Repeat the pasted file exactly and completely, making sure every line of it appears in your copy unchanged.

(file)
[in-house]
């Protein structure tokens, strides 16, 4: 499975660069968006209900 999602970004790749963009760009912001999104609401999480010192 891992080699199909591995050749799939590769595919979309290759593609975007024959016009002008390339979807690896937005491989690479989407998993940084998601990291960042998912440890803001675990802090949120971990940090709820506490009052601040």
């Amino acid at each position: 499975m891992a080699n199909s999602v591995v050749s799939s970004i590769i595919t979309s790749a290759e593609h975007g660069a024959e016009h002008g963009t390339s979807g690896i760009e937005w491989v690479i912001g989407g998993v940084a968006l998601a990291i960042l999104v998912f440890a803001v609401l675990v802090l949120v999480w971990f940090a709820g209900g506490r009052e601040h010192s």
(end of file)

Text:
[in-house]
């Protein structure tokens, strides 16, 4: 499975660069968006209900 999602970004790749963009760009912001999104609401999480010192 891992080699199909591995050749799939590769595919979309290759593609975007024959016009002008390339979807690896937005491989690479989407998993940084998601990291960042998912440890803001675990802090949120971990940090709820506490009052601040």
């Amino acid at each position: 499975m891992a080699n199909s999602v591995v050749s799939s970004i590769i595919t979309s790749a290759e593609h975007g660069a024959e016009h002008g963009t390339s979807g690896i760009e937005w491989v690479i912001g989407g998993v940084a968006l998601a990291i960042l999104v998912f440890a803001v609401l675990v802090l949120v999480w971990f940090a709820g209900g506490r009052e601040h010192s």